If you've been following the Oscar prognosticators, you know the big favorites have been Spotlight, The Big Short, The Revenant, and Carol. How pleasing to find some surprises--sort of--on the academy members' lists!
Ben Zauzmer (@BensOscarMath) uses math to predict and write about the Oscars. He recently graduated from Harvard with a degree in applied math, and he...
"Crap." That word is used quite often by the handful (one handful) of analysts and traders who "shorted" (bet against) the trillion-dollar mortgage-b...
If collateralized debt obligations, mortgage-backed securities and credit-default swaps are your thing, then Adam McKay's The Big Short is for you. If they're not, the film is still for you.
Zap those zombies. Silence the serial killers. Get out of outer space. Cancel cancer and forget about fantasy. The very best films of the last few...
Faced with making a movie revolving around "mortgage-backed securities" and "tranches" and "collateralized debt obligations" play with mainstream audiences is no easy feat, but McKay manages it with remarkable ease.
Think The Wolf of Wall Street (from another era and without the sex and drugs) meets the indie masterpiece 99 Homes (about the housing market crisis).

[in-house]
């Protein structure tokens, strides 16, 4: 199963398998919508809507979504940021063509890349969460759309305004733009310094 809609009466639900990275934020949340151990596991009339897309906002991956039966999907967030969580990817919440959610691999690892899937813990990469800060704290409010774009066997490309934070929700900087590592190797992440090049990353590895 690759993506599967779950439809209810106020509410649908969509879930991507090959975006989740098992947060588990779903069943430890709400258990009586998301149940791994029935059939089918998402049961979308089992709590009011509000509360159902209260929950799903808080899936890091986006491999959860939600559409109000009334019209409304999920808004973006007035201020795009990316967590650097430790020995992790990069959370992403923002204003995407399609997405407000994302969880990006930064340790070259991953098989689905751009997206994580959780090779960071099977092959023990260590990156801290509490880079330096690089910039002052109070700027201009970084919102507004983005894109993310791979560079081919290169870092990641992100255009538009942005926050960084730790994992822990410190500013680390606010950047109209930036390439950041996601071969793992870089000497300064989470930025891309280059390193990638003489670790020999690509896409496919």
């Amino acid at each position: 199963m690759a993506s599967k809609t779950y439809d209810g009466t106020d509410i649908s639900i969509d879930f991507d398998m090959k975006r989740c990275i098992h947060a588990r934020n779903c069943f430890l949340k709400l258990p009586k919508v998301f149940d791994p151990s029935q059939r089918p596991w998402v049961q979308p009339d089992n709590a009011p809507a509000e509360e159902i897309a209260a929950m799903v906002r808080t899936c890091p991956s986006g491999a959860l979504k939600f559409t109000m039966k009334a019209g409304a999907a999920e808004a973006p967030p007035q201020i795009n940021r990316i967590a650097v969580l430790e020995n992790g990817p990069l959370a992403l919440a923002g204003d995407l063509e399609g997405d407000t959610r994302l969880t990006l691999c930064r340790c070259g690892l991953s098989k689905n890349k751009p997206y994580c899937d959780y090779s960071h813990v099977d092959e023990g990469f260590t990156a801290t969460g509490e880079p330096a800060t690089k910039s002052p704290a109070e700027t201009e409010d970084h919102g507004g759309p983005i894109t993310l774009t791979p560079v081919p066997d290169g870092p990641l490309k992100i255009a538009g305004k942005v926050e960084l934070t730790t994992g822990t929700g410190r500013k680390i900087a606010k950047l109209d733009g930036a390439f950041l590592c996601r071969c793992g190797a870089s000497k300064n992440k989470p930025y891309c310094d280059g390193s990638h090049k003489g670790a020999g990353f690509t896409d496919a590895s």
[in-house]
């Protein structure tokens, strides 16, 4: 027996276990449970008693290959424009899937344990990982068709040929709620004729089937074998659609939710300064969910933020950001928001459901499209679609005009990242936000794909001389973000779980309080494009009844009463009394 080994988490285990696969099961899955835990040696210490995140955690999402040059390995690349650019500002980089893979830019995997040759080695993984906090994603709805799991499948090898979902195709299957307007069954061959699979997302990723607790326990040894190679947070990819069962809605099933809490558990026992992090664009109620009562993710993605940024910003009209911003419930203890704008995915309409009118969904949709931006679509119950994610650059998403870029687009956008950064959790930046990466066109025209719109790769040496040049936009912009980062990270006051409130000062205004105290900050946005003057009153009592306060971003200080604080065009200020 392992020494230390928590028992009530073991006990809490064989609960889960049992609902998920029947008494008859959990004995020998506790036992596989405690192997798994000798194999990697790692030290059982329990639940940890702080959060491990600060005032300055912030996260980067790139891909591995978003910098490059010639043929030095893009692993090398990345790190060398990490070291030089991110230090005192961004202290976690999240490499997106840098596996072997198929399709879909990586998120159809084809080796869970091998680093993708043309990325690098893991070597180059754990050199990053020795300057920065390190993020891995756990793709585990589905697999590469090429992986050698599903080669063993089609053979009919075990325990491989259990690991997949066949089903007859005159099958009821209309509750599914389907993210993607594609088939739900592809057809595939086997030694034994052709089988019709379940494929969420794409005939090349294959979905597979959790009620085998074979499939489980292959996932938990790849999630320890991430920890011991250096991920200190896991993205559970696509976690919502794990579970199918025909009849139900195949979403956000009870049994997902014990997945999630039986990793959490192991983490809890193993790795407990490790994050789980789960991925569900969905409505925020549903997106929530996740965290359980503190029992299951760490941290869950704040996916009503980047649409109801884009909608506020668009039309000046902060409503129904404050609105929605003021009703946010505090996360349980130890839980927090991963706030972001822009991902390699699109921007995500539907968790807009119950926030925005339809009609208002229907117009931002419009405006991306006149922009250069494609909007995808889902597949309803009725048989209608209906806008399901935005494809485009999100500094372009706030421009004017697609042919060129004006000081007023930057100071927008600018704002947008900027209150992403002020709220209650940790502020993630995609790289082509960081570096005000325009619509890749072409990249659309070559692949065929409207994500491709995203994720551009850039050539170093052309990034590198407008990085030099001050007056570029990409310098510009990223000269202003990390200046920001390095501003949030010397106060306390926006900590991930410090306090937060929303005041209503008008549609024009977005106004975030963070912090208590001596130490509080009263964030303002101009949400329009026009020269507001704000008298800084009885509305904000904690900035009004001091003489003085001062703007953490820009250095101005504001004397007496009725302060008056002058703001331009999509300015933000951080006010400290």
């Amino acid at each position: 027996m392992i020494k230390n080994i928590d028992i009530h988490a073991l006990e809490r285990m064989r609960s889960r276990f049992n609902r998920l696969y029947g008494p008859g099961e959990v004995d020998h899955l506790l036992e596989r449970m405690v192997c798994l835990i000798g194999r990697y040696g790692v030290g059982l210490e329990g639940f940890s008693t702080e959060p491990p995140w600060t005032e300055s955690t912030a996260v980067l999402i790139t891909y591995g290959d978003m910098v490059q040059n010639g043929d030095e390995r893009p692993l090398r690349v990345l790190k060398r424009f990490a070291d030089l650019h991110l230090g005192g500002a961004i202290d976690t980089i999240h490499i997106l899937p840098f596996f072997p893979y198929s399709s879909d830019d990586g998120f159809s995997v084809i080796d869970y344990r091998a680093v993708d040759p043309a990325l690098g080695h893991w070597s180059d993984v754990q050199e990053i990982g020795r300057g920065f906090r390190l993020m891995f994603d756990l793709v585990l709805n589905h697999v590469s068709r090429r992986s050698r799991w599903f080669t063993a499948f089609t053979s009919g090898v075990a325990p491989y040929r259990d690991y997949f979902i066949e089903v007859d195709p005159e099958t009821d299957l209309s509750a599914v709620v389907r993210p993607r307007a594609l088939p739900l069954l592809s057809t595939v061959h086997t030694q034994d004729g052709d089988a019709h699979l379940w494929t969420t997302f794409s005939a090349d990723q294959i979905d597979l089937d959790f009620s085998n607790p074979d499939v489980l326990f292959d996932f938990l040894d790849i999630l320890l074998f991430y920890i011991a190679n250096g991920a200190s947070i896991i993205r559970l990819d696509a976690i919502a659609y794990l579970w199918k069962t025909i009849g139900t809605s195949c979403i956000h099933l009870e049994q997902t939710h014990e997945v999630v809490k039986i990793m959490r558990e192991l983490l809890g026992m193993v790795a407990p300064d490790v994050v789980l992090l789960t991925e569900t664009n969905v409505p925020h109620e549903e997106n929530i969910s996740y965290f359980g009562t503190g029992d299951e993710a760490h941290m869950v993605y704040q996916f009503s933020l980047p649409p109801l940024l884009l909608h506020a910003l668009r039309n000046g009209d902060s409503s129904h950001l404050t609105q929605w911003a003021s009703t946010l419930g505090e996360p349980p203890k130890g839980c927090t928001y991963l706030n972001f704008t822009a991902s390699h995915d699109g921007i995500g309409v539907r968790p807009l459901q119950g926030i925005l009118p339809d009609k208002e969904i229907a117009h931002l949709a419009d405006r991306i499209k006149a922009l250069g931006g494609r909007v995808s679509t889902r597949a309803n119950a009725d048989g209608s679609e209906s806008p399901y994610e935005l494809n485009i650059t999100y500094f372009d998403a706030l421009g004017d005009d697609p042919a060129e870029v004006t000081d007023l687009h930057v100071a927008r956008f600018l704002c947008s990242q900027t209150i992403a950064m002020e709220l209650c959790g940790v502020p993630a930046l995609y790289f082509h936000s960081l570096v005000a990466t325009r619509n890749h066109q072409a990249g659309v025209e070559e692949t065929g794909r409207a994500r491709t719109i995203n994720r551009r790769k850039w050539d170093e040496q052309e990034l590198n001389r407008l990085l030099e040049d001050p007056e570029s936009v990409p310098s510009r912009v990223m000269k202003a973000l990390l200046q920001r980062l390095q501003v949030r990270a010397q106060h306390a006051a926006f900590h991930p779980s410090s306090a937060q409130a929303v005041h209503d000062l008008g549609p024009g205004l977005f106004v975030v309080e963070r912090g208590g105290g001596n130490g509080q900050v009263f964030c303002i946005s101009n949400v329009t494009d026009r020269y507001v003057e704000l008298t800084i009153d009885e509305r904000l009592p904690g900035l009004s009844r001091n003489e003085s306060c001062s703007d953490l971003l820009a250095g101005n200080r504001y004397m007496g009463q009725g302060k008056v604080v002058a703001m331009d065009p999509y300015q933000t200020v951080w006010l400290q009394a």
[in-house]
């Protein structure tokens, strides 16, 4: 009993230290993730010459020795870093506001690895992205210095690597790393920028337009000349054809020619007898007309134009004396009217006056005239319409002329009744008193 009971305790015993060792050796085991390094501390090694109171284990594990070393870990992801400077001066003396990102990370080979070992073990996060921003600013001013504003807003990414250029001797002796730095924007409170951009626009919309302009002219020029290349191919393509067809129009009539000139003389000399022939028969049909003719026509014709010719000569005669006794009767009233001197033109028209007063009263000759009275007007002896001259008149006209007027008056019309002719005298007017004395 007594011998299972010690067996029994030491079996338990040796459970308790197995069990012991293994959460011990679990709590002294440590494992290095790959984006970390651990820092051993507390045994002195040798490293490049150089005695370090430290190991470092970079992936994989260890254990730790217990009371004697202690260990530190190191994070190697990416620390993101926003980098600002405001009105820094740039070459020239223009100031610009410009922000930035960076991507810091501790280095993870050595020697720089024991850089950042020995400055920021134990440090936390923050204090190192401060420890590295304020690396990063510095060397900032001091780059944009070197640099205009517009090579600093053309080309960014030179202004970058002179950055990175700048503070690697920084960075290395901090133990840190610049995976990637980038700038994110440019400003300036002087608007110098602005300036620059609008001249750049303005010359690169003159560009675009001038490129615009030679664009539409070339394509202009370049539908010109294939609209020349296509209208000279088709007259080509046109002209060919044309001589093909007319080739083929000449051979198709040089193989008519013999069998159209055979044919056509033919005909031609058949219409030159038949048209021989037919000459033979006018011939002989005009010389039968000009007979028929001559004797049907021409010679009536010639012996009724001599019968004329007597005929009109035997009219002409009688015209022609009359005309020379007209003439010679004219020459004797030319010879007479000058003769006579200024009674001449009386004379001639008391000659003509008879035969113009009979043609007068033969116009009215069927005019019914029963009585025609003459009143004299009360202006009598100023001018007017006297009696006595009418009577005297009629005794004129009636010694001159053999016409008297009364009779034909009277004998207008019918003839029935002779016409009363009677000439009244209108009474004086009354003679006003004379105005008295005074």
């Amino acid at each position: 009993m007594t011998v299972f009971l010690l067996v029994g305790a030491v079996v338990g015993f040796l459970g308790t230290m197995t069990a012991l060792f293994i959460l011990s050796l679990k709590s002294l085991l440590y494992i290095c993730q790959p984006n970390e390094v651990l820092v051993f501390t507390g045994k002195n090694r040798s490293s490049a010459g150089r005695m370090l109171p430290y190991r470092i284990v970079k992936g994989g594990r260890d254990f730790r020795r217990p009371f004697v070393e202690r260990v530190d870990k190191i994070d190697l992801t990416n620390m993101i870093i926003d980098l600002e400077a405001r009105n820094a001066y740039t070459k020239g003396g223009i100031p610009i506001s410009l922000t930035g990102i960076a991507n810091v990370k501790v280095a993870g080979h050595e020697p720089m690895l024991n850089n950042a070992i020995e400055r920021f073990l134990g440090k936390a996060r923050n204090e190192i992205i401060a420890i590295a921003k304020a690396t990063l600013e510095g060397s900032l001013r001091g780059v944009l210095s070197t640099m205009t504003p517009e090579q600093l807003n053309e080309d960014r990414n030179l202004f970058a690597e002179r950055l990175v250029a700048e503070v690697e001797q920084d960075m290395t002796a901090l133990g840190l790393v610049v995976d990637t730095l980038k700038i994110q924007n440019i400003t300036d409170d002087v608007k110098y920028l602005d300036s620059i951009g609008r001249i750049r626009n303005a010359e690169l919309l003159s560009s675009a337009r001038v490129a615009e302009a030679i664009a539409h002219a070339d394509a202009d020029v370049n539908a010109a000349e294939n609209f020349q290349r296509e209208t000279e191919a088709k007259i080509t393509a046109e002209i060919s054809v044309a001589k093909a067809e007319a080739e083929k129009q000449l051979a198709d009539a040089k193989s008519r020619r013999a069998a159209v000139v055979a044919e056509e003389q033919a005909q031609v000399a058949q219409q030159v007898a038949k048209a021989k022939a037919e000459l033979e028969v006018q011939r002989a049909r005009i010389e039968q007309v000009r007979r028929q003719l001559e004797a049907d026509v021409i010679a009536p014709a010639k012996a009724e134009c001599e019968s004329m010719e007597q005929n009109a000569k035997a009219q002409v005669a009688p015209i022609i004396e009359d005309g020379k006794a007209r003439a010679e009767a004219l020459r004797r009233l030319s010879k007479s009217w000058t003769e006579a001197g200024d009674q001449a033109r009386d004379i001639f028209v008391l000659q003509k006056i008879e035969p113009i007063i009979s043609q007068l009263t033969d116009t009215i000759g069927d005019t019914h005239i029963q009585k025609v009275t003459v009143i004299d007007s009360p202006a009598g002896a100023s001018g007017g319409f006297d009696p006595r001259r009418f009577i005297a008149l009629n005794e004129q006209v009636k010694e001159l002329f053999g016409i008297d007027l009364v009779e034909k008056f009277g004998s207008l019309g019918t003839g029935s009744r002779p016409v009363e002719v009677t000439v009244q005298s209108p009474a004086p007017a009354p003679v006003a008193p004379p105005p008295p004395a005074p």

I interviewed character actor Steve Zahn, one of film's most visible faces over the past 20 years, in 2009. He was memorably funny, energetic and self-effacing, much like the characters he tends to play.
Ridley Scott is no Cecil B. DeMille. That's not necessarily a bad thing. What it means is that Scott's new epic Exodus: Gods and Kings is as much a product of our high-tech new-millennium era as The Ten Commandments was of the Eisenhower gray-flannel suit period.
I walked out after the parting of the Red Sea, which was depicted more as if an iffy forecast by Tom Skilling missed a low pressure system forming over Lake Michigan, than God majestically parting it to let his people go.
The landscape of this film is colossal! If you get a chance, watch this on the big screen.
We have no way to ascertain whether Moses personally suffered from trauma. He lived long before history was written down in Israel and the stories about him are shrouded in centuries of later tradition.
Bale's Moses changes dramatically from a strapping, confident and commanding "prince of Egypt" -- the typical hero of braun and bravado -- to a wan, confused, tormented, exhausted servant.
Usually when a film depicting a story from the Bible is made, the main danger for a studio is angering religious groups who feel that the film is attacking their beliefs or strays too far from accepted (or at least favored) interpretations.
"Exodus: Movement of Jah people! Oh-oh-oh, yea-eah!" chants Bob Marley. In his rousing three-minute song "Exodus" he presents a more spiritual feel for Moses than Ridley Scott's 154-minute, whitewashed sword-and-sandals epic.
In The McConaissance, McConaughey has become not an anti-hero, but an anti-matinee idol.